Advocacy is “the act of pleading for or actively supporting a cause or proposal.” Black’s Law Dictionary 64 (9th ed. 2009). At Savannah Law School, advocacy is integrated throughout all components of the Legal Skills & Professionalism Program. In the first year, students are exposed to the concept of advocacy from the very first semester. In LWRA I, students engage in the process of predictive writing by assessing the law in the context of a particular set of facts and making a prediction about the likely outcome. The concept of advocacy is more subtle in the first semester because students are not arguing for one side over another. Nonetheless, students are required to assess the merits of legal arguments, a process that must occur before a lawyer can “plead for or actively support[ any] cause or proposal.” Students are taught predictive writing as a precursor to advocacy and persuasive writing.
During LRWA II, students transition into persuasive writing and oral advocacy. This semester introduces students to the basics of persuasion and advanced reasoning techniques like narrative and policy-based reasoning. Students are also exposed to rhetoric and the art of effective persuasion. The semester culminates in the preparation of a written appellate brief and oral argument. This oral argument serves as the audition for the Savannah Law School Moot Court Honors Board. Throughout this second semester of law school, students are challenged to advocate opposing positions on a single problem. They are also introduced to team advocacy by co-authoring a brief and presenting oral argument in teams of two.
After the first year, students will be permitted to choose from a variety of electives to further specialize their advocacy training. Those courses include:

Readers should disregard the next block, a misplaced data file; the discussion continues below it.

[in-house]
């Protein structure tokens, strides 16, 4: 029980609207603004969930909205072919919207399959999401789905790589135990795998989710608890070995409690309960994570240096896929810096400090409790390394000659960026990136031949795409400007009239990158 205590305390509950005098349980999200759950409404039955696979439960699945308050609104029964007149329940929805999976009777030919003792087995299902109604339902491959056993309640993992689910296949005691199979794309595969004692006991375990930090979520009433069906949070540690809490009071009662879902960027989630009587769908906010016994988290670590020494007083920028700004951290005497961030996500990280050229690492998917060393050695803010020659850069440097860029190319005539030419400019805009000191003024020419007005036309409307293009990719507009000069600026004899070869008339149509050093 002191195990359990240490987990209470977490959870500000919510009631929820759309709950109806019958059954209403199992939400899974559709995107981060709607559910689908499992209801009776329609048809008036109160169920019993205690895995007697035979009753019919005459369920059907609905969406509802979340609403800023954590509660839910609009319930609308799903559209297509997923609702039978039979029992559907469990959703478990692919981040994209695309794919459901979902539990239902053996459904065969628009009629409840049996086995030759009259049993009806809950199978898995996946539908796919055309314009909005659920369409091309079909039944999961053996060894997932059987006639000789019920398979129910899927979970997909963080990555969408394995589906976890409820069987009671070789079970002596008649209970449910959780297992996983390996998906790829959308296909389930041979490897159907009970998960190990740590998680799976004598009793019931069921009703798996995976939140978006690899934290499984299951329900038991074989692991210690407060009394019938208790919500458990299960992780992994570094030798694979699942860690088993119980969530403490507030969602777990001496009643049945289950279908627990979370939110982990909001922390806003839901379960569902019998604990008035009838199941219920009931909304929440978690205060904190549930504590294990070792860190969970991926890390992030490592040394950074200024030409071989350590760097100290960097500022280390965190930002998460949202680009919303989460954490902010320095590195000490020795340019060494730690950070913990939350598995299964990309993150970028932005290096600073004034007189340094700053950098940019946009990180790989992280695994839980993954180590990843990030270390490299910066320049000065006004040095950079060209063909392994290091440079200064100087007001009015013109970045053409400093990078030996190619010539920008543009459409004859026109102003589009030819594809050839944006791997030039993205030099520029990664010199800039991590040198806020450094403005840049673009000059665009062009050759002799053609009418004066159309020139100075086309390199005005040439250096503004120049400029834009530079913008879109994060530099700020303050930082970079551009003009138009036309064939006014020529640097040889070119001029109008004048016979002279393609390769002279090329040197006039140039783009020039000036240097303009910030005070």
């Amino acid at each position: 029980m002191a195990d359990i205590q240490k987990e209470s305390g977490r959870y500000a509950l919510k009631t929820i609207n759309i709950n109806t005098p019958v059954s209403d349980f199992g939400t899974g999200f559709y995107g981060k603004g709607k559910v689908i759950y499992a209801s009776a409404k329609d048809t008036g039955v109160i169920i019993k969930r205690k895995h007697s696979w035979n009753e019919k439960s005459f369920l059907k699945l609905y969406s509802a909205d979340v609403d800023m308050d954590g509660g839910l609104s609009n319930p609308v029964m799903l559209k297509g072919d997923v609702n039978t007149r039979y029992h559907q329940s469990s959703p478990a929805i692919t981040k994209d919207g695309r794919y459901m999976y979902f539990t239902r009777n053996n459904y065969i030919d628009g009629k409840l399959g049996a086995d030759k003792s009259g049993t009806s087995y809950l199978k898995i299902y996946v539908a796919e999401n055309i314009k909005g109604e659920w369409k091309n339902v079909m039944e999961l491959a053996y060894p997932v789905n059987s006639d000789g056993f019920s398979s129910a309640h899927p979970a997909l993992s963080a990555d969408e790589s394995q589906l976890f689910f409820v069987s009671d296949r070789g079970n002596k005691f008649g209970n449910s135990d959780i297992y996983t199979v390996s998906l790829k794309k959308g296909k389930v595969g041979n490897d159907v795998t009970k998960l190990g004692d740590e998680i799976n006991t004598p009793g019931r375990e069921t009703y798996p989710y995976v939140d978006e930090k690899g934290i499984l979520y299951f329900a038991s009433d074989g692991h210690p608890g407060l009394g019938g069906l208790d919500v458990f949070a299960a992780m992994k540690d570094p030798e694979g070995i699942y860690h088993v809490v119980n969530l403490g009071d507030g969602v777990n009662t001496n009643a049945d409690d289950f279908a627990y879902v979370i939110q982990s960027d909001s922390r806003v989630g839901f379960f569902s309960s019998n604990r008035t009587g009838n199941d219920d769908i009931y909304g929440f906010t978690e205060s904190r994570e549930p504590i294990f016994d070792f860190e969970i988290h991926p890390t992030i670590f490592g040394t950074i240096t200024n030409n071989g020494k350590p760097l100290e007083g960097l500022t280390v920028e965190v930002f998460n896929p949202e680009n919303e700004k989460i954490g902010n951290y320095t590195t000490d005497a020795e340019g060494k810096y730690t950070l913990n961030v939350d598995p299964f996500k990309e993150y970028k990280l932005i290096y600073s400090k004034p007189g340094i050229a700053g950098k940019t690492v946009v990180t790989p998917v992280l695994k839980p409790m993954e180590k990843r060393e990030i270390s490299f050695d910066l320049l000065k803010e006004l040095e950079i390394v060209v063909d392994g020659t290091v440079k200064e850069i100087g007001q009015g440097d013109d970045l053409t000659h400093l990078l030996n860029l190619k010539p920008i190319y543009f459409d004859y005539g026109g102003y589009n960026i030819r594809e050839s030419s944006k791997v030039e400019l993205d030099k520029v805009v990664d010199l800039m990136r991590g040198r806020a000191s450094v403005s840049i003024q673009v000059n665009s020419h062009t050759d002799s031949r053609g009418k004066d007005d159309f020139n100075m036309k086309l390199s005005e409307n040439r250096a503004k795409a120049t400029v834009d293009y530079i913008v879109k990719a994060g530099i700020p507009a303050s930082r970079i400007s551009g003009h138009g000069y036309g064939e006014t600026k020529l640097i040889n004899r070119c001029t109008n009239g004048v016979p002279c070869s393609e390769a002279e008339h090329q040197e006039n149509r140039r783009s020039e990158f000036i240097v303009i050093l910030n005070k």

- Pretrial Practice & Procedure
- Transactional Drafting
- Advanced Appellate Advocacy
- Client Interviewing & Counseling
Each of these upper-division courses offers training in the advocacy style unique to each subject area. For example, pretrial practice and procedure focuses on advocacy through discovery practice as well as motion preparation and argument at the trial level. Transactional drafting, on the other hand, exposes students to the art of brokering and negotiating favorable terms vis-à-vis a client’s position. Each course is designed to offer students practical experience with clients, document preparation and filing conventions, and oral advocacy.
Competitive Advocacy Program
Beginning in 2013, the Savannah Law School advocacy program will be comprised of teams competing in intramural and interscholastic competitions in a variety of areas. Initially, Savannah Law School will concentrate its resources on developing strong and competitive moot court and trial teams. As the student body grows, the advocacy program will develop to include teams that will compete in negotiation, client interviewing and counseling, and alternative dispute resolution competitions.
The Moot Court program will offer students the opportunity to advance their skills in appellate brief writing and appellate oral advocacy. Students will be invited to the Moot Court Honors Board at the end of the first year after presenting their oral arguments in LWRA II. Members of the Board will represent Savannah Law School at competitions around the nation. A moot court competition typically requires students, in teams of two or three, to prepare an appellate brief over a three – five week period and travel to the competition to present oral arguments in the same case. Teams are usually assigned to represent one party in the writing phase of the competition, but teams argue on behalf of both parties at the oral advocacy phase. Writing and oral advocacy are equally emphasized in moot court.
The Mock Trial program provides students the opportunity to practice advocacy at the trial level in both a criminal and civil context. Team members will be selected after an audition process and will be given the opportunity to compete around the nation. Trial team competitions provide students the opportunity to make opening and closing statements, conduct direct and cross-examination of witnesses, and make evidentiary objections and trial motions. Members are afforded the opportunity to participate as both advocates and witnesses for the Mock Trial program. Oral advocacy is the primary focus of Mock Trial, and there is a strong emphasis on knowledge of evidentiary rules. Writing is a secondary focus.